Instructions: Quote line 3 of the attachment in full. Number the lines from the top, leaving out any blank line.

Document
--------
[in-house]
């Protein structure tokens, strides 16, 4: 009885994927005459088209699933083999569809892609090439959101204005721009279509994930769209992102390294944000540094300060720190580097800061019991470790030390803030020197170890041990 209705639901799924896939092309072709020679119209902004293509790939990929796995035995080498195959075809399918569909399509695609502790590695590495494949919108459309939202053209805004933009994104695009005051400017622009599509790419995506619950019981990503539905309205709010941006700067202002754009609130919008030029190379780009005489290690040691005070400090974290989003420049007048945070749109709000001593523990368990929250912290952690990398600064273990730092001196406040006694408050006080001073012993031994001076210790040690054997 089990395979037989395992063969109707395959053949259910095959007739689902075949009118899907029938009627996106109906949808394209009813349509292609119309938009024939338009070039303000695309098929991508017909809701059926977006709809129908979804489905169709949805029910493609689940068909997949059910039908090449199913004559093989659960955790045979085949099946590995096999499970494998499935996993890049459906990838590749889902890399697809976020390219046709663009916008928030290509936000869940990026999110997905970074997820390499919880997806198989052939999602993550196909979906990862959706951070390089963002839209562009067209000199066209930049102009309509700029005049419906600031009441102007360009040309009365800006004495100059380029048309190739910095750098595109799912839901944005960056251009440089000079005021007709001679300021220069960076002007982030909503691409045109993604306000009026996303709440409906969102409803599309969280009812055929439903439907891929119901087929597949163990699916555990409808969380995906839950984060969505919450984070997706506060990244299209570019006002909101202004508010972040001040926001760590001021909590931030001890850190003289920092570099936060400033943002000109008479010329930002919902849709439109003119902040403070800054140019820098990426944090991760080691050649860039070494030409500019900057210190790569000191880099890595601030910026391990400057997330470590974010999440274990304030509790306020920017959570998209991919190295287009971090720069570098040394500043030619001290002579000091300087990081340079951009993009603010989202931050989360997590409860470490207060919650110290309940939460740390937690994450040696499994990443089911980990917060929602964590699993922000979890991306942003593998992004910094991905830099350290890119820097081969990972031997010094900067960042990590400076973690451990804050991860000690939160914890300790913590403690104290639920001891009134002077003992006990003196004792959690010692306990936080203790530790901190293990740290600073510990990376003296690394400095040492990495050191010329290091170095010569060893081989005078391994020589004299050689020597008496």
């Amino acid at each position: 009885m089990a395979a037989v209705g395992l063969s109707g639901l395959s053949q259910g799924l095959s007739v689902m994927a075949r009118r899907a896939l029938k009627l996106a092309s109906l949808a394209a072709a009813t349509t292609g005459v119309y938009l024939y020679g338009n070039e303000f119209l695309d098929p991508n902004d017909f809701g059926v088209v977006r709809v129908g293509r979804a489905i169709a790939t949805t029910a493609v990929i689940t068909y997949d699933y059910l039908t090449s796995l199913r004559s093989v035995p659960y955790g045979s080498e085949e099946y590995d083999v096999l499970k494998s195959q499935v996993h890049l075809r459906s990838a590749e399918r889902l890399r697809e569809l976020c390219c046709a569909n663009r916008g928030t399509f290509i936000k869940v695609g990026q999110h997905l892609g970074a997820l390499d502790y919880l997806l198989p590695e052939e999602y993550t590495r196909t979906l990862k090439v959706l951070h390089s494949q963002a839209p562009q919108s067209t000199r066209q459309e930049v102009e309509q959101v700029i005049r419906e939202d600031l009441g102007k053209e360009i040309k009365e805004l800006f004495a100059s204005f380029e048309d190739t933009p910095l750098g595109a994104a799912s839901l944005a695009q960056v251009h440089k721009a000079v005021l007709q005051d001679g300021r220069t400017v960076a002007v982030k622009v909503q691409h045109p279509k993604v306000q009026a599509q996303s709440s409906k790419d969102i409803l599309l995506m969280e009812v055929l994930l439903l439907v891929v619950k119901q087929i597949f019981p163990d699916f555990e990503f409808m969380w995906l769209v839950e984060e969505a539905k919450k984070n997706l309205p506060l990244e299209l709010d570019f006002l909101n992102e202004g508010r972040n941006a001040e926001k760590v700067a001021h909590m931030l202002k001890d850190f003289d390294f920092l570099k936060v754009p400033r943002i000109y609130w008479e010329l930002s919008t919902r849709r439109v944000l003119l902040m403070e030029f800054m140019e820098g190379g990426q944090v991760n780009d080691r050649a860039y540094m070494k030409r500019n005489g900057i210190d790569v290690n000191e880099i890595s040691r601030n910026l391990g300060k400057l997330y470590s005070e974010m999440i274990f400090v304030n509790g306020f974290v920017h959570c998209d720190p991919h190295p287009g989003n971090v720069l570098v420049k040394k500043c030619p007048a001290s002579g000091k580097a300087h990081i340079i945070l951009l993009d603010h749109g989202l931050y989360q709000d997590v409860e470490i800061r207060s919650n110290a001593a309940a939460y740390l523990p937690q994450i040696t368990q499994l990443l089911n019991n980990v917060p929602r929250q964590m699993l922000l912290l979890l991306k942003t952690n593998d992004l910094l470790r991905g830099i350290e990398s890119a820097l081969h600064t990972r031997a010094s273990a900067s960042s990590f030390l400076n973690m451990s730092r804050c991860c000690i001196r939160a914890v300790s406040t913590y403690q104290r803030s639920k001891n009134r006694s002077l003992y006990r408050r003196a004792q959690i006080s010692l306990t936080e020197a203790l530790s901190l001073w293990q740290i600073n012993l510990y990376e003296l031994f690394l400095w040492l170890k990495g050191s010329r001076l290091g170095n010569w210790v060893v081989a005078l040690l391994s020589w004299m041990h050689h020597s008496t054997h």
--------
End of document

């Amino acid at each position: 009885m089990a395979a037989v209705g395992l063969s109707g639901l395959s053949q259910g799924l095959s007739v689902m994927a075949r009118r899907a896939l029938k009627l996106a092309s109906l949808a394209a072709a009813t349509t292609g005459v119309y938009l024939y020679g338009n070039e303000f119209l695309d098929p991508n902004d017909f809701g059926v088209v977006r709809v129908g293509r979804a489905i169709a790939t949805t029910a493609v990929i689940t068909y997949d699933y059910l039908t090449s796995l199913r004559s093989v035995p659960y955790g045979s080498e085949e099946y590995d083999v096999l499970k494998s195959q499935v996993h890049l075809r459906s990838a590749e399918r889902l890399r697809e569809l976020c390219c046709a569909n663009r916008g928030t399509f290509i936000k869940v695609g990026q999110h997905l892609g970074a997820l390499d502790y919880l997806l198989p590695e052939e999602y993550t590495r196909t979906l990862k090439v959706l951070h390089s494949q963002a839209p562009q919108s067209t000199r066209q459309e930049v102009e309509q959101v700029i005049r419906e939202d600031l009441g102007k053209e360009i040309k009365e805004l800006f004495a100059s204005f380029e048309d190739t933009p910095l750098g595109a994104a799912s839901l944005a695009q960056v251009h440089k721009a000079v005021l007709q005051d001679g300021r220069t400017v960076a002007v982030k622009v909503q691409h045109p279509k993604v306000q009026a599509q996303s709440s409906k790419d969102i409803l599309l995506m969280e009812v055929l994930l439903l439907v891929v619950k119901q087929i597949f019981p163990d699916f555990e990503f409808m969380w995906l769209v839950e984060e969505a539905k919450k984070n997706l309205p506060l990244e299209l709010d570019f006002l909101n992102e202004g508010r972040n941006a001040e926001k760590v700067a001021h909590m931030l202002k001890d850190f003289d390294f920092l570099k936060v754009p400033r943002i000109y609130w008479e010329l930002s919008t919902r849709r439109v944000l003119l902040m403070e030029f800054m140019e820098g190379g990426q944090v991760n780009d080691r050649a860039y540094m070494k030409r500019n005489g900057i210190d790569v290690n000191e880099i890595s040691r601030n910026l391990g300060k400057l997330y470590s005070e974010m999440i274990f400090v304030n509790g306020f974290v920017h959570c998209d720190p991919h190295p287009g989003n971090v720069l570098v420049k040394k500043c030619p007048a001290s002579g000091k580097a300087h990081i340079i945070l951009l993009d603010h749109g989202l931050y989360q709000d997590v409860e470490i800061r207060s919650n110290a001593a309940a939460y740390l523990p937690q994450i040696t368990q499994l990443l089911n019991n980990v917060p929602r929250q964590m699993l922000l912290l979890l991306k942003t952690n593998d992004l910094l470790r991905g830099i350290e990398s890119a820097l081969h600064t990972r031997a010094s273990a900067s960042s990590f030390l400076n973690m451990s730092r804050c991860c000690i001196r939160a914890v300790s406040t913590y403690q104290r803030s639920k001891n009134r006694s002077l003992y006990r408050r003196a004792q959690i006080s010692l306990t936080e020197a203790l530790s901190l001073w293990q740290i600073n012993l510990y990376e003296l031994f690394l400095w040492l170890k990495g050191s010329r001076l290091g170095n010569w210790v060893v081989a005078l040690l391994s020589w004299m041990h050689h020597s008496t054997h």